Most seem focused on finding villains in this sugar crisis report.

But the report does not talk about the real crisis that is eating away at agriculture and the broader economy in Pakistan. 
The real crisis is that of a broken decision making process - in current and previous regimes.

I gave examples of this in my podcast with @UzairYounus

Here, I'll highlight the flawed thinking behind sugar and agricultural policy in Pakistan.
Let's start with the subsidy that has been given by successive governments to the sugar industry.

Under what rationale was this decision taken?

A government should only provide a subsidy, if the subsidy relaxes a fundamental constraint or generates positive spillovers.
Neither is true in the case of sugar.

Those who get the subsidy are some of the wealthiest and hence least constrained businessmen in the country.

And sugar is not a high tech industry. So no justification for "infant industry" protection.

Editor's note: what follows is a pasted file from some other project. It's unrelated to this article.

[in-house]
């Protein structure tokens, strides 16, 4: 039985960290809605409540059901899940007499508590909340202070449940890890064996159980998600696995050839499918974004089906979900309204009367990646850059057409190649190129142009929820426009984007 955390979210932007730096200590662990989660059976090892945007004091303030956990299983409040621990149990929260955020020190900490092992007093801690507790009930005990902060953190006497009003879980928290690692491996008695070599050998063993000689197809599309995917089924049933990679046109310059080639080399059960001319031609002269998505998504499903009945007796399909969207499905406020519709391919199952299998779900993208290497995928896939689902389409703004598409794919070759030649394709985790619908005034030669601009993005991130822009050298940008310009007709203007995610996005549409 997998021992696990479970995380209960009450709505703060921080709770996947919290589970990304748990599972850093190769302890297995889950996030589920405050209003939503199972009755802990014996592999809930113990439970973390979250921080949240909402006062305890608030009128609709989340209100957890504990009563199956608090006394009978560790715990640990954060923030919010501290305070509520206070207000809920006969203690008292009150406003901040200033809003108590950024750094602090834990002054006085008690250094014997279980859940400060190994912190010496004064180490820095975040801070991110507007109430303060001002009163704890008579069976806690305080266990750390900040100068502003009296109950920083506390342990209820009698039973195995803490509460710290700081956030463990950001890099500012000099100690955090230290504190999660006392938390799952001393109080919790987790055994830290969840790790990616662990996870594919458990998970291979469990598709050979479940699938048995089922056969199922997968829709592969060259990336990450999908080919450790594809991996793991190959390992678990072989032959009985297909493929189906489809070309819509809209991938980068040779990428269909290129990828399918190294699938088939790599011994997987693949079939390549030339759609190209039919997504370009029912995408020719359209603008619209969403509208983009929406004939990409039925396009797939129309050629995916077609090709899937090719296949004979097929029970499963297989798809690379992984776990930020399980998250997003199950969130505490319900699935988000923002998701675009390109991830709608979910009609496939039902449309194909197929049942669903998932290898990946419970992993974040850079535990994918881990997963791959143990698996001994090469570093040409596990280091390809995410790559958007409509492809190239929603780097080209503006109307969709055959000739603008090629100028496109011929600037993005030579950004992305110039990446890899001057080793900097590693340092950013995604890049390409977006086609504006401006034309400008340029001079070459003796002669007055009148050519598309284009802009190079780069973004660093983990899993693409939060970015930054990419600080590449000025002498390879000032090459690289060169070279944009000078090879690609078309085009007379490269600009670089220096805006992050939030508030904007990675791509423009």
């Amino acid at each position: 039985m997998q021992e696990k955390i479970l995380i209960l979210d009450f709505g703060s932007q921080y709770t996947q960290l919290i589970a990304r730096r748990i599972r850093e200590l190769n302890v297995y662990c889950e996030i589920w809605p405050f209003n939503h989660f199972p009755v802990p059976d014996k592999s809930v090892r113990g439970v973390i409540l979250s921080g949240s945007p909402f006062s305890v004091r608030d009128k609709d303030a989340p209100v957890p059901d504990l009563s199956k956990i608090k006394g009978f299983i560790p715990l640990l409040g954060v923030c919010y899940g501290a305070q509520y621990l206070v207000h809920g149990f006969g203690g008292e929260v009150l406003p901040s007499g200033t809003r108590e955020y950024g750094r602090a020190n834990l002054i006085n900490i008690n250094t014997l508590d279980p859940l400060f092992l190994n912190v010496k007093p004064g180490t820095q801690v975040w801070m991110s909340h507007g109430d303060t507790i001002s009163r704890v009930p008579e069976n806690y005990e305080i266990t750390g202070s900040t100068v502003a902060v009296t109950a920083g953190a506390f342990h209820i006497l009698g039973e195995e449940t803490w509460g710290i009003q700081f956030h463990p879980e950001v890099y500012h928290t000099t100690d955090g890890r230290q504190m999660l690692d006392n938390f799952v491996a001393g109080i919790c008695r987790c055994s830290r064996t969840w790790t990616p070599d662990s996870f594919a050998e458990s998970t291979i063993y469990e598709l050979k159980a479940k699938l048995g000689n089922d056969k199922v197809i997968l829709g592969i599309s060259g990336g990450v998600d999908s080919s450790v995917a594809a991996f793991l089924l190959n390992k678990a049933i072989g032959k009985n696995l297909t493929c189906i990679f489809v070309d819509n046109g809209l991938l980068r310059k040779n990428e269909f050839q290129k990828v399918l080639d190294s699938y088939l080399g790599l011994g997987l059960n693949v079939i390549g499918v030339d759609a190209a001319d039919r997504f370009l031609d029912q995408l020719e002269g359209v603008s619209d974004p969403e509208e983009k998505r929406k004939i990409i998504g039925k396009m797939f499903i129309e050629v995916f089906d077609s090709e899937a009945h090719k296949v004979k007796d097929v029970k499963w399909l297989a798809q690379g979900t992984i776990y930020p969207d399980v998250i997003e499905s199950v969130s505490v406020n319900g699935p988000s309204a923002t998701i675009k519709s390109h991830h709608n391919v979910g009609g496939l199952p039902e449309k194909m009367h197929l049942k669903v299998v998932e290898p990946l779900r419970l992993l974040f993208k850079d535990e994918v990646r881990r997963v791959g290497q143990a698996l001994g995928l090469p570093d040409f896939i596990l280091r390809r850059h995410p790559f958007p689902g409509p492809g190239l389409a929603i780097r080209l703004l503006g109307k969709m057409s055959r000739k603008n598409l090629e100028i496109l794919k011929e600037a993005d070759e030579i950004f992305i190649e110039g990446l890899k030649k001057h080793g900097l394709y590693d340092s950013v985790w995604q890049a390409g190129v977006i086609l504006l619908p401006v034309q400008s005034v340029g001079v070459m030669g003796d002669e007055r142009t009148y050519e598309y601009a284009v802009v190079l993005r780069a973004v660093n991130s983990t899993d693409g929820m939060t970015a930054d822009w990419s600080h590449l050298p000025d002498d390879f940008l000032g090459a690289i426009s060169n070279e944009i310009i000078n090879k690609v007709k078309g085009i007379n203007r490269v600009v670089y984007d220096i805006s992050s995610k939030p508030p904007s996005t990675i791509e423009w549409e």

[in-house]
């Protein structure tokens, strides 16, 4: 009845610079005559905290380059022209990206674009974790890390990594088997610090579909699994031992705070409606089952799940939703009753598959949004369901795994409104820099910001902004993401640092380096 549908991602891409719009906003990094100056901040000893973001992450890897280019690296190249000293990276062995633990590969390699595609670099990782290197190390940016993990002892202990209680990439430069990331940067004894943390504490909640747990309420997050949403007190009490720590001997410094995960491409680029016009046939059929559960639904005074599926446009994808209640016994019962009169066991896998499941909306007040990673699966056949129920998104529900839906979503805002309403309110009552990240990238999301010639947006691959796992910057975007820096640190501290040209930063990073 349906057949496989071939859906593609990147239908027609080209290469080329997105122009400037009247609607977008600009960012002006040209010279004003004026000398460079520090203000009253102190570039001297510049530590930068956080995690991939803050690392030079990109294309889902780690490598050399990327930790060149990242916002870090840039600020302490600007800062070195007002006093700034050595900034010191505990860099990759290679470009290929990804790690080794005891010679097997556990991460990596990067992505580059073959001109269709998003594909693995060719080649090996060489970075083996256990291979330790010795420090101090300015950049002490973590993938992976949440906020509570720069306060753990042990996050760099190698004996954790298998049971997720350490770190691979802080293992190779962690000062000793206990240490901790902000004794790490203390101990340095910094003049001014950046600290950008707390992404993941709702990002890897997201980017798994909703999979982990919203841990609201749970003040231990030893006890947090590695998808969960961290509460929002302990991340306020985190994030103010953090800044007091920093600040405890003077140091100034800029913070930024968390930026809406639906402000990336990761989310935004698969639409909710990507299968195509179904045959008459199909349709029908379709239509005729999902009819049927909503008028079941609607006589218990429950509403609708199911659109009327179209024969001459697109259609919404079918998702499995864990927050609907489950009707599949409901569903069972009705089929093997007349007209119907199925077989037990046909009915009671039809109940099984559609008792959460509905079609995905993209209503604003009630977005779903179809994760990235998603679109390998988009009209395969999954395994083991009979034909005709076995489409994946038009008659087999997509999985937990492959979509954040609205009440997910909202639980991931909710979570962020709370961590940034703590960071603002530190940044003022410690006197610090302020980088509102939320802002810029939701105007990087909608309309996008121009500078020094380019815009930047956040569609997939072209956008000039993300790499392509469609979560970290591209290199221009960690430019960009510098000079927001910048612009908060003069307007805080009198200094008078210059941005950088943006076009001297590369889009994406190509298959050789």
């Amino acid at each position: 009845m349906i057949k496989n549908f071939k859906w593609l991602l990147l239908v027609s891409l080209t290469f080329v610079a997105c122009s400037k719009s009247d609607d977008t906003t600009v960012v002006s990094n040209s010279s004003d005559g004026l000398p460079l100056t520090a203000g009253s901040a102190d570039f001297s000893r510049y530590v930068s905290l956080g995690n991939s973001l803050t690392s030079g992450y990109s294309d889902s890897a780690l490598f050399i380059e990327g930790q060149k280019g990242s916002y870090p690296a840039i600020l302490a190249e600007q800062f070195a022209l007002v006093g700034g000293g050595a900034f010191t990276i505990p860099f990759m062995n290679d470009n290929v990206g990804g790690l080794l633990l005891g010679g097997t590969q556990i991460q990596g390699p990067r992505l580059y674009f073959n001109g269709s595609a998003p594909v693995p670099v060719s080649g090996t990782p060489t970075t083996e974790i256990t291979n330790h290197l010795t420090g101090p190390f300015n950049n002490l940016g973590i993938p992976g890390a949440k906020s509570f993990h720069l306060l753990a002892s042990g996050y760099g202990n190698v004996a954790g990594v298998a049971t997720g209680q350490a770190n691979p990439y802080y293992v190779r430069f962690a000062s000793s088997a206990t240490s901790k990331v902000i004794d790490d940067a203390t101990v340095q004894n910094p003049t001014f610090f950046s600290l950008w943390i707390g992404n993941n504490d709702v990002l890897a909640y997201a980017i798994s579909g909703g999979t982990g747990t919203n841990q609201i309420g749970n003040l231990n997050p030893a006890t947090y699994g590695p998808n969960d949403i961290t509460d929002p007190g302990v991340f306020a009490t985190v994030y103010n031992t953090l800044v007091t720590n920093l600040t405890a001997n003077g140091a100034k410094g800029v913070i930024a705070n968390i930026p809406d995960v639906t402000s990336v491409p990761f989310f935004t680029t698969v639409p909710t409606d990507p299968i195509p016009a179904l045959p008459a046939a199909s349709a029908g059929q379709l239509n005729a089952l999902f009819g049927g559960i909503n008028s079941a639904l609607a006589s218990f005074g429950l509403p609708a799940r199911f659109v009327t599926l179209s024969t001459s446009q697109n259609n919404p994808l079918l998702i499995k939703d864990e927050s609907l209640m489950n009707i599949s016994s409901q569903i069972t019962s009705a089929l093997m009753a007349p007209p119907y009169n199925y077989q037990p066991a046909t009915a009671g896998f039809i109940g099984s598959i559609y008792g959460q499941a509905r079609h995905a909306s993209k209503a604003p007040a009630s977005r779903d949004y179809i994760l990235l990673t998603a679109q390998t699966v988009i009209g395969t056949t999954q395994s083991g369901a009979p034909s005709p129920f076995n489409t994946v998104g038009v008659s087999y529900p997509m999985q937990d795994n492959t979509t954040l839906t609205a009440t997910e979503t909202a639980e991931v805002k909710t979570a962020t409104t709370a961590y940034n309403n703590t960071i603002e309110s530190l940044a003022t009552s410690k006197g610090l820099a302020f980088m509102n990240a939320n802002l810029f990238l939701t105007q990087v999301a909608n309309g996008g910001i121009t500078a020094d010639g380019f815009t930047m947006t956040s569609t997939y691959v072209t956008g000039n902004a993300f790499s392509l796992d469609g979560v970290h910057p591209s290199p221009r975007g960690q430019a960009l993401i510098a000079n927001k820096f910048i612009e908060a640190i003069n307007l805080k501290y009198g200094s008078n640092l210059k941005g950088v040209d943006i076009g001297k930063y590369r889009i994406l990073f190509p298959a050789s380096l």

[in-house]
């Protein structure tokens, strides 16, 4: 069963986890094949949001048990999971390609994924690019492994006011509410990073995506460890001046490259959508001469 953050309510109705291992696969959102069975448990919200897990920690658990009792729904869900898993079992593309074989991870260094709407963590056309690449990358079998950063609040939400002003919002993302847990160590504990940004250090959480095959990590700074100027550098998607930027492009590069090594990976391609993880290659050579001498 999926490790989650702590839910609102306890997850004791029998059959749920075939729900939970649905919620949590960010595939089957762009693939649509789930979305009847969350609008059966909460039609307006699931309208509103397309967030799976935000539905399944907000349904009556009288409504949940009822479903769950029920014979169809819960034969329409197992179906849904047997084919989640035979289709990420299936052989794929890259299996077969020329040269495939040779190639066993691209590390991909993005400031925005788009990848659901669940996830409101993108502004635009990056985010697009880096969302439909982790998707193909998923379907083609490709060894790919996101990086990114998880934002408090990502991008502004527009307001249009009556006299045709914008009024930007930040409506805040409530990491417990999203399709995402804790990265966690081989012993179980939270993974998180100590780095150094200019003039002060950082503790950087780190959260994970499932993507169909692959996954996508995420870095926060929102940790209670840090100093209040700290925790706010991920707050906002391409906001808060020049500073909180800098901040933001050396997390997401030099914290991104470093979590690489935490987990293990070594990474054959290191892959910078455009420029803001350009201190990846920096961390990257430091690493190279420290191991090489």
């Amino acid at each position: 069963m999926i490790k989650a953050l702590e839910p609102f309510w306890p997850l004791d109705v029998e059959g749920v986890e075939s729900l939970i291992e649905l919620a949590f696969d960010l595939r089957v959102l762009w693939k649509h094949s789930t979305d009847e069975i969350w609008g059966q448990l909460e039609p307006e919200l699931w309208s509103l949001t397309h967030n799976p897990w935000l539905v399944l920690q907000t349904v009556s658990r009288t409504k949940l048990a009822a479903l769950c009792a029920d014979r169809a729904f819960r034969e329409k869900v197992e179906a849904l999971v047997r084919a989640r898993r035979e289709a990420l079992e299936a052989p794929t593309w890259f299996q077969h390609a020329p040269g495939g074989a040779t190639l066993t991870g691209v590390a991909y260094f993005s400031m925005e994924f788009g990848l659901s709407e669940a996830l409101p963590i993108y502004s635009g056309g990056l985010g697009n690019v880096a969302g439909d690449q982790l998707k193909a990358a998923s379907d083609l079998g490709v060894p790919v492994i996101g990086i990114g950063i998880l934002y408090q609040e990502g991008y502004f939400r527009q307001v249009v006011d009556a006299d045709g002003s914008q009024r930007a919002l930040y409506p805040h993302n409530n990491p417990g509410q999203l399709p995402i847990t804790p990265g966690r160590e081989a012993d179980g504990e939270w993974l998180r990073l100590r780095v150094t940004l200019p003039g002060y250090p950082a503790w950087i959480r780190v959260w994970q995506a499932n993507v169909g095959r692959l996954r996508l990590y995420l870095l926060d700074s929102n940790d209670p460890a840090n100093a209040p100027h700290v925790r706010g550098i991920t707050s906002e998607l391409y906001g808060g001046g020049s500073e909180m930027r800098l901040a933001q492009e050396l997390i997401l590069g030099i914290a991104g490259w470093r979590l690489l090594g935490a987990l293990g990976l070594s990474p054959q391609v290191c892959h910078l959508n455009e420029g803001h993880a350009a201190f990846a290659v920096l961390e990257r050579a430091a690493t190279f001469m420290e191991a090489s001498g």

The case for sugar subsidy is even more problematic given how water-intensive its production is, and how serious the water shortage problem in Pakistan is.

Water should've been "priced" appropriately, with farmers nudged toward using more water-efficient methods and crops.
Yet government subsidized sugar twice! First by giving free access to water, and second with the financial subsidy.

Clearly no one thought this through - or perhaps collective interest lost in the face of special interest.
Agriculture should have become the backbone of economic development in Pakistan.

It is the ideal sector for providing broad-based growth that can then drive demand for other sectors.

But doing so requires competent decision making, and investment in R&D to boost productivity.
Imagine if instead of subsidizing sugar barons, the government invested in domestic research capacity to produce much-needed pest-resistant seeds, efficient farming techniques, and the like.

those who fail to plan, plan to fail.
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